Music Monday: The Fourth Drink Instinct by Cute is What We Aim For

A fictional interpretation of a song by Cute is What We Aim For

She didn’t drink.

At least that’s what she told herself. Just this once. She’d think. Desperate times call for desperate measures, and these were desperate times.

It started when she lost the ring. It wasn’t new, had been in the family for years, and was more valuable than she could ever hope to be. She had seen the way her sister-in-law-to-be had looked at her left ring finger the night they announced their engagement.

“You’re so lucky.” She had said, a glass of champagne in her manicured hands. “I always thought I would get the ring, but my dear older brother had to show me up yet again and be the first to get engaged!”

She had laughed, but it was the kind of laugh you weren’t supposed to laugh along with. It was the kind of laugh you were supposed to be afraid of.

And then she had lost the ring which was already bad enough. 

But it was only an omen for the trouble ahead.

Three days and one extraordinary fight over the lost ring later, she found her fiancé in bed with a man.

“I’m sorry.” He had said. “You weren’t supposed to see this. You weren’t supposed to know… Nobody can ever know about this, okay? I’ll still marry you if you want.”

I’ll still marry you if you want. She wasn’t sure what hurt worse: his cavalier attitude toward their marriage or the fact that their entire relationship had been built upon lies.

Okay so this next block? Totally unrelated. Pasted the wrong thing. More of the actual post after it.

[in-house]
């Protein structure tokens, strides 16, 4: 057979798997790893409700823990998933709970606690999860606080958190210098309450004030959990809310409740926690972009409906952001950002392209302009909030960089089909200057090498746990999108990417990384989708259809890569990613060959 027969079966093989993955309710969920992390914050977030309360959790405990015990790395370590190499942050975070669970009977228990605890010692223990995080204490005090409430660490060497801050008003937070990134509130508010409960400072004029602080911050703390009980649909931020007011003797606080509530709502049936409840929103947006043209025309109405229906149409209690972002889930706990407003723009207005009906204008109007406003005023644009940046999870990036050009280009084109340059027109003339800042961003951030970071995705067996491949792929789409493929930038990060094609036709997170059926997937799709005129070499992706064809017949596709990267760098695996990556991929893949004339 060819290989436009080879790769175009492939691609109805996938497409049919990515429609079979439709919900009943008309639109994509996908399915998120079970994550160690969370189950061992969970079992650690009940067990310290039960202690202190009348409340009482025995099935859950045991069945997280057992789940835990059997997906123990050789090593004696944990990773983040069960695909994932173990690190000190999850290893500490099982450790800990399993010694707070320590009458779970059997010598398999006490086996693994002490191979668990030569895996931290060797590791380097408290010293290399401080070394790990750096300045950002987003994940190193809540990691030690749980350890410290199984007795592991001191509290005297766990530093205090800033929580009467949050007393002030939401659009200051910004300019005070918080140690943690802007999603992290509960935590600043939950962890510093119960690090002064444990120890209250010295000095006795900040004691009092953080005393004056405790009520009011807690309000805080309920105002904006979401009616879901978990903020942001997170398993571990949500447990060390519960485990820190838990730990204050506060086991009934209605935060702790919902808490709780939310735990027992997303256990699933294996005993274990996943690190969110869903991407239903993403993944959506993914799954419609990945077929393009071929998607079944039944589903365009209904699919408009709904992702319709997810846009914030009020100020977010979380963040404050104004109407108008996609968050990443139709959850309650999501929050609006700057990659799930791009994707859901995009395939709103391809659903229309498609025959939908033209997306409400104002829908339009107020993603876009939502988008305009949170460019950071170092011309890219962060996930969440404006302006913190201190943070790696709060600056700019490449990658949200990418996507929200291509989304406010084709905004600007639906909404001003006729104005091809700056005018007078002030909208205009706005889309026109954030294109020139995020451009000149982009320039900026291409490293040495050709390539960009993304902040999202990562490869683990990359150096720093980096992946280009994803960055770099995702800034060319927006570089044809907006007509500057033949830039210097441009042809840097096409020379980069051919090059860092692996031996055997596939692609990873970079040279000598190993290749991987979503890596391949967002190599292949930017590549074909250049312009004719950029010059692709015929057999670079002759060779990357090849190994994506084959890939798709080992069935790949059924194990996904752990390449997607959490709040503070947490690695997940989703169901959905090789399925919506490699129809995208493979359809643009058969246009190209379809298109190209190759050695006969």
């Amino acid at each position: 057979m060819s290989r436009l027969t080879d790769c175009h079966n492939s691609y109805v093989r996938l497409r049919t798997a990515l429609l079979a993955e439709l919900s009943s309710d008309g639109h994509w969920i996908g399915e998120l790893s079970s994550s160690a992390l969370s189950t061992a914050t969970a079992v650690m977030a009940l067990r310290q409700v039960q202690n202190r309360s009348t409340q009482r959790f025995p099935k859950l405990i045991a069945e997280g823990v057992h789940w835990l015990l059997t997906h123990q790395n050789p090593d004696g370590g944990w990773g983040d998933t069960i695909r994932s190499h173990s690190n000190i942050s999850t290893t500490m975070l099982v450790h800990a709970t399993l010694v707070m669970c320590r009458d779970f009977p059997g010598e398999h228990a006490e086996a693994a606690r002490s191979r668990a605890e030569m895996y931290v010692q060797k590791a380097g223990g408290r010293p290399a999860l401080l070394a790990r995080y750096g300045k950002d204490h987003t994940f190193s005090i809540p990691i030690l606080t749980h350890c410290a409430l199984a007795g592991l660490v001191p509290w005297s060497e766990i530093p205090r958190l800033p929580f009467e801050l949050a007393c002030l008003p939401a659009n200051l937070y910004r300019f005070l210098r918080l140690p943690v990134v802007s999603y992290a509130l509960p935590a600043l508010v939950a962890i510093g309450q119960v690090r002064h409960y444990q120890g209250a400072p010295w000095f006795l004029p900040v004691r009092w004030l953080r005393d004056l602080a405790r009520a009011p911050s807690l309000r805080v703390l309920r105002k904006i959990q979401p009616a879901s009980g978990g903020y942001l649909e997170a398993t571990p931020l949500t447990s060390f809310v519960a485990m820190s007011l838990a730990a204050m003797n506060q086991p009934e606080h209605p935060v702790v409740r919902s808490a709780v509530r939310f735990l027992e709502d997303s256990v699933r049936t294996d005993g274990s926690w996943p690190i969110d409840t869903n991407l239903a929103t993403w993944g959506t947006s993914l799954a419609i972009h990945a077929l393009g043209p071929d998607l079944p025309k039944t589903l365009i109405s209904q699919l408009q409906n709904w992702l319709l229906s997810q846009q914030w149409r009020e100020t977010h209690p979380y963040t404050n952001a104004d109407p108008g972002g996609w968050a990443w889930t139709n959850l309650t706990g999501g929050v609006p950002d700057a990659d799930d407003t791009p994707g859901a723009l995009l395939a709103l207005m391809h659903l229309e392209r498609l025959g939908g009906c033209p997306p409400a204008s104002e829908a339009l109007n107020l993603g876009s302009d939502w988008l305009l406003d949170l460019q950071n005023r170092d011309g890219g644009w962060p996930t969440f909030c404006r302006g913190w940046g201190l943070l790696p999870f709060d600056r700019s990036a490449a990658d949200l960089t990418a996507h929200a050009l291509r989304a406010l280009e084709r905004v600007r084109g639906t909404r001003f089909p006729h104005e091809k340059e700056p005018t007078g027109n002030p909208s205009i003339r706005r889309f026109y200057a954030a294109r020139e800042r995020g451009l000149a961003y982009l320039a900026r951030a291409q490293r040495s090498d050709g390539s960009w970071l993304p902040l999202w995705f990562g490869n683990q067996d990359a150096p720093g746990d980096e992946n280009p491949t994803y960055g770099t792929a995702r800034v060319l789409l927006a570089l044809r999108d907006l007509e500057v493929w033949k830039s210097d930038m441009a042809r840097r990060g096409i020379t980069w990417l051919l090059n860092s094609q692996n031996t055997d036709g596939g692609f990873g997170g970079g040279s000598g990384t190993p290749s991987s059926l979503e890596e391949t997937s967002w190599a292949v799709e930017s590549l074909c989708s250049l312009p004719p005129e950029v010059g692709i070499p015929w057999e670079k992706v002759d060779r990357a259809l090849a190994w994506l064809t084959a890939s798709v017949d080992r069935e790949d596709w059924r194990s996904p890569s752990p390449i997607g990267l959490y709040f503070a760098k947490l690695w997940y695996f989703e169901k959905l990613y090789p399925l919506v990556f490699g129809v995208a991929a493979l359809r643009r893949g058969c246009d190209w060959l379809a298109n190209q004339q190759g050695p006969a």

She called off the wedding, and moved out of his apartment the next day. She hadn’t lived alone in seven years, but she found she could quickly find company at the bar just below her apartment. A few drinks, and she wouldn’t even have to think about it. Or anything. She would only feel.

“Hey, you wanna get outta here?” The guy sitting next to her at the bar asked.

His features were blurry, his intentions were even more so, but she didn’t care. All she knew was that his touch on the small of her back was setting off flames of desire, and erasing her loneliness.

“Yes.” She said. “My place is upstairs.”

She took his hand and led the way thinking, he wants me. There’s a lot of guys here, but he wants me not them. And that was good enough for her.

They fumbled around in the dark until they found the bed, and afterward, before she fell asleep, as she lay naked in the stranger’s arms, she thought this is nice. I’m not alone anymore.

But in the morning the stranger was gone, leaving only his imprint on the bed and the smell of sex behind. She didn’t even know his name. She pretended not to care. And when night fell, she returned to the bar.

“I think you’ve had enough, little lady. You’re better off sober anyway.” The bartender said when she asked for her third vodka cranberry. “One of these days, you’re gonna get ‘cher self hurt real bad.”

“No, no. Just one more. One more is all.” She said. “I’m not drunk I promise. Just one more, one more.”

But it wasn’t just one more. It never was.

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